Reviews - What do customers think about The Champion?
A bit overated but still Carman's finest album May 14, 2005
This was the album chosen by CCM Magazine to include in its book "The 100 Greatest Albums in Christian Music" [#99] (ASIN 0736902813) and while I feel it's nowhere near one of the 100 best Christian albums ever, it's definitely the best album in Carman's catalogue. Here, he was teamed with then-hot producer Keith Thomas (who's worked with Amy Grant among others) and crafts a peppy pop sound that was of the moment. While some have complained that this sounds "dated", discounting this record because of the synth and digi-drums is akin to asserting that NOTHING of musical worth came out of the 80s (not to mention completely gutting the new wave genre..).
Carman was one of the most popular figures of the 1980s in CCM circles. He was also quite controversial for his theology which leaned heavily on charismatic expression, "word of faith" healing, and at least hints that he empathized with prosperity gospel teachers. He also drew frequent criticism for legalism and ties to questionable "Jesus is a conservative Republican" themes in his music. ("America Again" from his album THE STANDARD especially fits this critique)
HIGHLIGHTS: "A Little Bit More Conviction" is a call to be more careful about our behavior in front of non-believers as Christians. It's got a passionate Carman vocal and a good track to buoy it up. "Revive Us, Oh Lord" (#10 Christian hit) is almost hymnlike and did find a home for "special singing" in many churches that had members sing with soundtracks. The title track is definitely the centerpiece of the album..the battle between sin and salvation played out as a boxing match. It lodged at #1 on Christian radio for 4 weeks and it's worth every second of the 8 1/2 minutes it takes for the recitation to play out.
LOWS: "Love Can" is a pretty trite "God loves everybody" ballad. It's boring to the extreme and loses a star for the album all by itself.
BOTTOM LINE: Carman comes closest here to assembling lyrics that opaquely present the Gospel message while marrying it to timely music. Those who don't consider themselves of a charismatic stripe or in agreement with "Word of faith" teaching may not agree with all Carman says here (predominantly in "Prepare to Die" and "Abundance of Rain", a #14 Christian hit). There are no misguided genre attempts here..he sounds comfortable. If you're curious about his appeal, this is the one to start with.
3 1/2 stars
Hear the true heart Jan 28, 2003
This body of music was a real encouragement to me and is now a favorite of my 7-year old son. He especially likes "The Champion". Its a song about the battle between good and evil, a theme whose boundaries have been blurred in our society with the propigation of gangster rap and it's ilk. Carman has a heart for those youth that feel disinherited and ignored. And in that spirit he lives his life and creates his music, to Glorify God and to encourage.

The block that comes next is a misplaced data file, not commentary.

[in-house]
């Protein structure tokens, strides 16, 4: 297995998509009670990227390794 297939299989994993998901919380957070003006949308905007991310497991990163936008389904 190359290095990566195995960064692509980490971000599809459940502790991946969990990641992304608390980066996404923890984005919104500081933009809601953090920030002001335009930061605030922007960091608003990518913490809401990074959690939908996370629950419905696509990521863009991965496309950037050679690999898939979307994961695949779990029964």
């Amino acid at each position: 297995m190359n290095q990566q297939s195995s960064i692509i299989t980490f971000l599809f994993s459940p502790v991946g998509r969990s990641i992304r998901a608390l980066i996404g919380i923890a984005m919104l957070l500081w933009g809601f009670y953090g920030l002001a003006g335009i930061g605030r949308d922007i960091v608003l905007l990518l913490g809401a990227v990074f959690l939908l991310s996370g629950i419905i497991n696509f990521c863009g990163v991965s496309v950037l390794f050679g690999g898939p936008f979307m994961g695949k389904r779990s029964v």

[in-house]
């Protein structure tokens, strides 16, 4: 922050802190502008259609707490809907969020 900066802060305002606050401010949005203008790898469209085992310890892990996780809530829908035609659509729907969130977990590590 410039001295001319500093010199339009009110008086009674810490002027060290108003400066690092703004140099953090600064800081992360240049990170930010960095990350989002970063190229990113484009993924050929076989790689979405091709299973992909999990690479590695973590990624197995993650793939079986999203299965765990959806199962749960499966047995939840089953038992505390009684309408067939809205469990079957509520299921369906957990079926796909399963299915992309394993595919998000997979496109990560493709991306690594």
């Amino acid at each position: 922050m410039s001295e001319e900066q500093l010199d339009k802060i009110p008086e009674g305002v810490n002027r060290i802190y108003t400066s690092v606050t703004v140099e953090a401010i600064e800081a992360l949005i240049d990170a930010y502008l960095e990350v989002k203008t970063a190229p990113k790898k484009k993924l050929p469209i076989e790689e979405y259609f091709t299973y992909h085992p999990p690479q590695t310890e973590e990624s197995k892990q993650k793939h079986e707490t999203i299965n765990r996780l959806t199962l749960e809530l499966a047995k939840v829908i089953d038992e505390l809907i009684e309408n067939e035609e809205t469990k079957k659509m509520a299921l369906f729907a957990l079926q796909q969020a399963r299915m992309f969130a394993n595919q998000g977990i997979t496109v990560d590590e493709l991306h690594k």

Not as great as it's made out to be Jan 9, 2003
For some odd reason, this album was voted #99 on the recent listing of the 100 Best Gospel Albums of all time. With that in mind, I decided to take another look at it.
Songs as follows:
1. Prepare to Die--rather typical song that addresses illness and healing in a rather simplistic fashion. Also, like most of this album, it sounds horrendously dated.
2. Abundance Of Rain--Again, horribly dated, although the song itself isn't bad. It's another fairly average uptempo song about revival.
3. Revive Us, Oh Lord--A great song about revival, again, sounds rather dated, but the strong lyrical message is able to overcome that.
4. A Little Bit More Conviction--The strongest lyrical entry on this album addresses the idea of holiness and sin in the everyday life of a Christian. Sounds not so dated as the others and the great lyrical content manages to make it great.
5. It Happened To Me--This simple, and therefore undated, song continues the run of greatness started with track 3 by addressing very simply the salvation experience. Beautiful.
6. The Destination Is There--another very dated one, but again, the strong lyrical content overcomes that. Uplifting, inspiring, encouraging.
7. Fear Not My Child--Another beautiful song, albeit with a little help in the vocal department. Uplifting, touching, beautiful.
8. Love Can--Entirely forgettable song that addresses the usual tripe about love bringing everyone together. Like we needed another song from the eighties about that. ;)
9. The Champion--The title song, with good reason, is a typical Carman epic, going for something over eight minutes. A strong message and a typically uplifting and inspiring ending to the song do not excuse it's extreme length.
All in all, the album starts out weak, segues into a sustained run of greatness in the middle, weakens briefly and then punches back with a pumped up finale that turns out to be, in retrospect, just a little too pumped up for it's own good, if you get my drift.
Carman is obviously Charismatic Sep 1, 2002
John F. MacArthur's book "Charistmatic Chaos" has helped me revaluate the dake-bonoist doctrine expressed by this work. My previous endorsements must be considered null and void. I cannot promote the errors within.
the #1 song sets the stage for the album May 8, 2002
"Prepare to Die" is the first song on the album. Carman wrote this song after a brief conversation with Rev. Dake (author of the Dake Study Bible). Dake was sick and Carman was trying to help Dake prepare for the afterlife through a song of encouragement. Fortunately the only thing that afflicted Dake at the time was a bad case of the gout; Dake ended up living quite a few years after that.
Carman wrote this song (a fact unknown to many people) when he was only 5 years old. He dictated the words to his mother because he could not yet write.
Take this glimpse into Carman's earliest beginnings in Dake-Bonoism and cherish it.